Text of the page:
Oceans-related Ministers of the members of the Asia-Pacific Economic Cooperation (APEC) discussed climate change impacts on oceans at a meeting titled "Healthy Oceans and Fisheries Management towards Food Security," held from 11-12 October 2010, in Paracas, Peru. The meeting focused on four themes: sustainable development and protection of the marine environment; climate change impacts on the oceans; free and open trade and investment; and the role of oceans in food security. At the conclusion of the meeting, Ministers adopted the Paracas Declaration, which contains a section devoted to the "Impacts of climate change on the oceans." In the Declaration, Ministers express support for APEC economies to cooperate in gathering and sharing scientific knowledge on climate change and its impacts on coastal and marine ecosystems, fisheries and aquaculture. They also encourage APEC economies to increase efforts to improve the capacity of coastal communities, fishing industries, and resource managers to respond and adapt to climate change. APEC Ministers further commit to promote increased stakeholder participation and public awareness about climate change impacts on oceans and their resources, and to pursue efforts through appropriate APEC working groups and other APEC fora to improve understanding of the role of the oceans in climate change to support community resilience and planning for adaptation. APEC oceans-related Ministers are to convey the outcomes of the Paracas meeting to the first APEC Ministerial Meeting on Food Security, which will be held on 16-17 October 2010, in Niigata, Japan, and to the APEC Leaders' meeting scheduled in November 2010, in Yokohama, Japan.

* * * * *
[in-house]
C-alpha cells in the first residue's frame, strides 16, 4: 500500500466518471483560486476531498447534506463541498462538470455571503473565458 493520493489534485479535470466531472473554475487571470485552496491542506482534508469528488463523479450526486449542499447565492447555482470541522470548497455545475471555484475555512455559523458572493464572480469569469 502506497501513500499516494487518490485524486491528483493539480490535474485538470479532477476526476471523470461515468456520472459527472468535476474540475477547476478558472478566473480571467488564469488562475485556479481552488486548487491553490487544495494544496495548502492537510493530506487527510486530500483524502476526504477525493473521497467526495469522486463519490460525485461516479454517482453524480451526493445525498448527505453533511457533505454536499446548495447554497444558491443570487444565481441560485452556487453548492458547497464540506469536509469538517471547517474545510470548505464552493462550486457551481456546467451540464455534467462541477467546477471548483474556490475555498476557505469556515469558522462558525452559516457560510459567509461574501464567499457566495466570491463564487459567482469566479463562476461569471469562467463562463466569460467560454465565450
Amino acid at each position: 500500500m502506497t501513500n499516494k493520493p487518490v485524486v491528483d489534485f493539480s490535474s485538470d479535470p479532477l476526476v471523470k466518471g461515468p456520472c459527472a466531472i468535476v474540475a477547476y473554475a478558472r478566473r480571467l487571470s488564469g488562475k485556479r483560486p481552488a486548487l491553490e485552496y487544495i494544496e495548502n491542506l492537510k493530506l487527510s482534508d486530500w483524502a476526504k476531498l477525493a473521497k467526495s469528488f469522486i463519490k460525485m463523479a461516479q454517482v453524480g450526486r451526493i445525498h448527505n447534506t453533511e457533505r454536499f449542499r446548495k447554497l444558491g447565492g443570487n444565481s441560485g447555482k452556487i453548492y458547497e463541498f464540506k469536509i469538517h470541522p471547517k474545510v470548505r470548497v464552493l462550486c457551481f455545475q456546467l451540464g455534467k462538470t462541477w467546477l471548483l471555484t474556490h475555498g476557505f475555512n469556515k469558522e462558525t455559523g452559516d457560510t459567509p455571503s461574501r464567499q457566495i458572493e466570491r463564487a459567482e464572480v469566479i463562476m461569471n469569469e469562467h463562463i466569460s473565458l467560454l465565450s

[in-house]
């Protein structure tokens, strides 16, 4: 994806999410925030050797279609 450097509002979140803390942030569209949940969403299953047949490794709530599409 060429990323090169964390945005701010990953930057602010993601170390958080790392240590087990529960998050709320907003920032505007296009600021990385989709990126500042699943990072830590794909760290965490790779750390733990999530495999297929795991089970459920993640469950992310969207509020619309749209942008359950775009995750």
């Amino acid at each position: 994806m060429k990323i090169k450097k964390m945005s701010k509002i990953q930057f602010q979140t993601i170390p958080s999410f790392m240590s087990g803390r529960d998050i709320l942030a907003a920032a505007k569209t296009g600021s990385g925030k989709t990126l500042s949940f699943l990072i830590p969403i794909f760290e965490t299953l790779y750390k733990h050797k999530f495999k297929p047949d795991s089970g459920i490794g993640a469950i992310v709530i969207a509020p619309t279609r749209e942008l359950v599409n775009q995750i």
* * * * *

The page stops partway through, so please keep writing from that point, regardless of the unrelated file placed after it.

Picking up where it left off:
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World Development Report 2010 Now Available: A Climate for Change in East Asia and the Pacific
10/15/2010 - 14:41
Produced by the World Bank's East Asia and Pacific Region, this booklet focuses on policy recommendations and steps already being taken in East Asia and the Pacific to reduce the sources of greenhouse gases (mitigation), adapt to changing weather (adaptation), and to develop financial and technological partnerships in the face of a pressing global challenge. Such topics as changes in land use and deforestation, vulnerable coastal populations, water availability, floods and disease are discussed at length in this informative and attractive volume. Download the booklet here.